Council hails public’s Twitter transport questions

Lesley Hinds was the first to be questioned by the public via Twitter. Picture: Joey Kelly
Lesley Hinds was the first to be questioned by the public via Twitter. Picture: Joey Kelly
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A NEW series of Twitter ­sessions with council chiefs was launched yesterday – prompting a flurry of 140-character questions from ­Edinburgh voters.

The development marked what could be a new dawn in the way elected figures interact with their task masters, and had raised fears the foray into social media could be either one of the bravest, or most stupid, stunts ever organised by the authority.

Launching the project on the issue of transport given the near £1 billion tram debacle was especially bold.

But social media participants and the council both closed the day pleased with what has been deemed a valuable session – and one that touched on a number of key issues.

Cllr Lesley Hinds, transport convener, who furiously typed her way through the session, earned rare praise from those quizzing her during the social media session. One, @edtrambles, said: “Thanks Lesley, at least you put your head above the parapet!”

The council’s transport chief fielded questions over the £776 million trams project, quality standards at Leith Links and plans to introduce a London-style Oyster Card for the transport network.

She said a Ridacard system would be first introduced for the Capital’s buses and trams, with new overarching body Transport for Edinburgh to investigate extending the scheme to suburban rail services and First Bus routes.

Other key revelations included her desire to slash the length of bus lanes across Edinburgh to ease traffic congestion.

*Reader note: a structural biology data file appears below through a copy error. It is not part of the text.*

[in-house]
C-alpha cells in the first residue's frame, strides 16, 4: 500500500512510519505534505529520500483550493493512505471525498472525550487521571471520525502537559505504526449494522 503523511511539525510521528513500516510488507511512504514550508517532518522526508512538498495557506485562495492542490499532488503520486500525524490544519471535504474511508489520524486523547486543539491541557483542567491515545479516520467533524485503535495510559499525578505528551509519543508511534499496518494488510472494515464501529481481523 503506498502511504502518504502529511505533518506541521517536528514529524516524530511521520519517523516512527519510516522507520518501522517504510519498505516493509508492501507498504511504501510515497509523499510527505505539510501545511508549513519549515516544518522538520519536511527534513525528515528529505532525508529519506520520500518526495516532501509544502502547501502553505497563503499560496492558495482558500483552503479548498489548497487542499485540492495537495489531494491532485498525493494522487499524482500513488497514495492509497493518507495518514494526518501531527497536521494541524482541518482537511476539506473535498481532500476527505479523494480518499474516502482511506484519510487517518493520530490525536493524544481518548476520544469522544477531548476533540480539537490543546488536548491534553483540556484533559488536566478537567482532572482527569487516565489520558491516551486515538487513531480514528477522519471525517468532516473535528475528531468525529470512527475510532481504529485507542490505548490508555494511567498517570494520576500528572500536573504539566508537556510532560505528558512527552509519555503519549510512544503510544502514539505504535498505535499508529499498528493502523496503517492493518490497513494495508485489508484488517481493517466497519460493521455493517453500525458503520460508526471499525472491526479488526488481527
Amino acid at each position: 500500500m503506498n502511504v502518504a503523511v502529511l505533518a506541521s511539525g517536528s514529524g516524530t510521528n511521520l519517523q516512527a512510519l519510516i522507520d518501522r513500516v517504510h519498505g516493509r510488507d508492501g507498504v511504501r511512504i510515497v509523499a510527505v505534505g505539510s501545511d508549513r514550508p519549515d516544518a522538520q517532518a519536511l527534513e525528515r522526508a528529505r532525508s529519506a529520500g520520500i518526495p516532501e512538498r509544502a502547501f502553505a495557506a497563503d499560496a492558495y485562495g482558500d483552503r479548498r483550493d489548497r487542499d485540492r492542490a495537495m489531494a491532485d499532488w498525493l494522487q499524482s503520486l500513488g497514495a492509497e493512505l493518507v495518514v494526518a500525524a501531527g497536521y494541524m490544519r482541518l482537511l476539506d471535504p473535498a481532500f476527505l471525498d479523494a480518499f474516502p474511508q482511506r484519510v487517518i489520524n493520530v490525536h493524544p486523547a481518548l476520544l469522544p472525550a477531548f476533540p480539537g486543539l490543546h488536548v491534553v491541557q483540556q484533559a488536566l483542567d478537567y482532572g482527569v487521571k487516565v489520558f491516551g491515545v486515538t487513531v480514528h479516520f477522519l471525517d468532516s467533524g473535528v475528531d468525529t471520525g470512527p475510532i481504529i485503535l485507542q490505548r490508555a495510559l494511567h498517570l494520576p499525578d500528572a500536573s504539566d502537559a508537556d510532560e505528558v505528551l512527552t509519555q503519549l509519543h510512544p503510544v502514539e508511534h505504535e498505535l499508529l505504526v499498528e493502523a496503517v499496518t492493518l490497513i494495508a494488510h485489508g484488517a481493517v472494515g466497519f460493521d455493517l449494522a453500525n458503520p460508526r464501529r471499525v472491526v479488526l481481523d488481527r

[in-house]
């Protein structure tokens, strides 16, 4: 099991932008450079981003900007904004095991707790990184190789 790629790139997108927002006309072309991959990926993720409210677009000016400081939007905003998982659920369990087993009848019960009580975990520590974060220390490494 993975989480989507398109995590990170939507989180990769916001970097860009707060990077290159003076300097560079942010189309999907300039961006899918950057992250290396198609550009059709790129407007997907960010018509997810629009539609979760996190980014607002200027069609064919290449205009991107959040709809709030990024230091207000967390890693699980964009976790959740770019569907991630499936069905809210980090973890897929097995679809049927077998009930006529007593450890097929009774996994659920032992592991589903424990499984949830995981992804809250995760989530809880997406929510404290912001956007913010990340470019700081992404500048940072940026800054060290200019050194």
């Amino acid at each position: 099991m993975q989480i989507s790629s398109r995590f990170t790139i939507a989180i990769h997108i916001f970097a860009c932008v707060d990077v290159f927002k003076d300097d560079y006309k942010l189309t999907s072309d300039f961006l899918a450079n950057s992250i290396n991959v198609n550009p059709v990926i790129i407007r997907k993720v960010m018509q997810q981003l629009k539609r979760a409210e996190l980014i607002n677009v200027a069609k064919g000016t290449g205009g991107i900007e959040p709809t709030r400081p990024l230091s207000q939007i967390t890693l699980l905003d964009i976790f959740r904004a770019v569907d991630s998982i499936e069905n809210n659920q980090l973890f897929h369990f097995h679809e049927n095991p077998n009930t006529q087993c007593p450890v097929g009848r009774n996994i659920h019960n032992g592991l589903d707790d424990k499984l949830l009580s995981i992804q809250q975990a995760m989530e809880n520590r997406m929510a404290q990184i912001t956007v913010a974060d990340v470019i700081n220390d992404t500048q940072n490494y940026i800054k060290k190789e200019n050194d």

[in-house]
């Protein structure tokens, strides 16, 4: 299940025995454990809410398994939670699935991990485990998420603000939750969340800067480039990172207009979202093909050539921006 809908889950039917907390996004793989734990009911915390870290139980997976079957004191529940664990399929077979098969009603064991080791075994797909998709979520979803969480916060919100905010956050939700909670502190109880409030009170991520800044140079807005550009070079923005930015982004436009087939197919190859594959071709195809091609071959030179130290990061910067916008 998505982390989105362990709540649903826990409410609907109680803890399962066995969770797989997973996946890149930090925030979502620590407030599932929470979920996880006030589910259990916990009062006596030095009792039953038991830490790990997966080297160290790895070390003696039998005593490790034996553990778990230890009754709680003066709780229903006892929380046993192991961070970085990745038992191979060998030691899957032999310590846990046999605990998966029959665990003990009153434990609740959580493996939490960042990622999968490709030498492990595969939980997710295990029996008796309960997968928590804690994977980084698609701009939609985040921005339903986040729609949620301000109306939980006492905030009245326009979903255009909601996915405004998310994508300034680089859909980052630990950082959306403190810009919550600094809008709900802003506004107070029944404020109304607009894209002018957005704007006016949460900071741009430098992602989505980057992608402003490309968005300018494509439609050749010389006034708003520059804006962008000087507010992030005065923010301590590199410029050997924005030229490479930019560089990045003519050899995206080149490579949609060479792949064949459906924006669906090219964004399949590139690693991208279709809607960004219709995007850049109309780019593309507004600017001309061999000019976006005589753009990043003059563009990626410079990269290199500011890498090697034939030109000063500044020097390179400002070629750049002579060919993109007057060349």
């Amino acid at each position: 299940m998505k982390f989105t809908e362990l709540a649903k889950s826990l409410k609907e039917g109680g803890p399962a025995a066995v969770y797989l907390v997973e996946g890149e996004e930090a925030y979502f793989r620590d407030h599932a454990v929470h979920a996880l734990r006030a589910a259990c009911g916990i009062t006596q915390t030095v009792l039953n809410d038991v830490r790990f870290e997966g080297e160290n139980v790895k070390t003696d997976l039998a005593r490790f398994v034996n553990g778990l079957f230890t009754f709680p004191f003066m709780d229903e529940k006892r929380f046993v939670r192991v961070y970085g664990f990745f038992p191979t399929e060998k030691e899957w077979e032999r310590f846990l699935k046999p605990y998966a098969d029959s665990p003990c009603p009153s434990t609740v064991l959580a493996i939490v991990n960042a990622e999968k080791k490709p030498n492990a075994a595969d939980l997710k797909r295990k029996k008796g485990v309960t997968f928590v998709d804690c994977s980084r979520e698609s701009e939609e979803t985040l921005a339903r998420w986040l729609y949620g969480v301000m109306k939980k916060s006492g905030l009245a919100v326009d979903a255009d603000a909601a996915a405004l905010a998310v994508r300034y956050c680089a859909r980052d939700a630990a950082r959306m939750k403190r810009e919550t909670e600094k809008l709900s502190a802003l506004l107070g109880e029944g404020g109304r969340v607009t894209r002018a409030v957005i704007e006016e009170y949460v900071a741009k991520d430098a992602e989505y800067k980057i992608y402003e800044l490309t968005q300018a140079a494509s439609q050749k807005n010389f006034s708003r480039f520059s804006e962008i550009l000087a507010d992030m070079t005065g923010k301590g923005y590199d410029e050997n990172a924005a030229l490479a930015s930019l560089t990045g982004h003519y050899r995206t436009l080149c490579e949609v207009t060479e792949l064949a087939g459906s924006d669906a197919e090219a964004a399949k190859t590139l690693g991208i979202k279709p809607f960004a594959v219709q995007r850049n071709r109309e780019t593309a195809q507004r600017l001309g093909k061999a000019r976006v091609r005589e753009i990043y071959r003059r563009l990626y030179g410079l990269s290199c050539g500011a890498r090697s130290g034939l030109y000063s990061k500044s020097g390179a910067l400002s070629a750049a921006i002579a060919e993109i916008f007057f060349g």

The suggestion will be included in the review of all city bus lanes due to be reported on in spring next year.

In the hour-long session she also revealed bus-lane cameras at sites including Old Dalkeith Road and outside the Edinburgh Royal Infirmary will also be examined based on need.

Operational hours for bus lanes and the types of vehicles allowed to use the corridors will also be considered, she revealed, with the potential to change the laws to adapt to the city’s changing transport network.

Flashing bus-lane signs could be introduced. Inefficient bus lanes are also likely to be adjusted or cut altogether.

Councillor Hinds said a ­proposal put forward during the Q&A for bus lanes to stop further from traffic lights to alleviate jams and allow cars to turn left into that lane would be weighed up in the review.

However, Cllr Hinds refused to back the stance of Liverpool Mayor Joe Anderson, who is planning to remove all of the city’s 24 bus lanes in a nine-month long experiment.

She instead tweeted: “Council has supported the use of bus lanes for many years to encourage public transport use.”

A number of sessions on other subjects are now planned. A council spokesman said the sessions are part of the authority’s efforts to consult as widely as possible.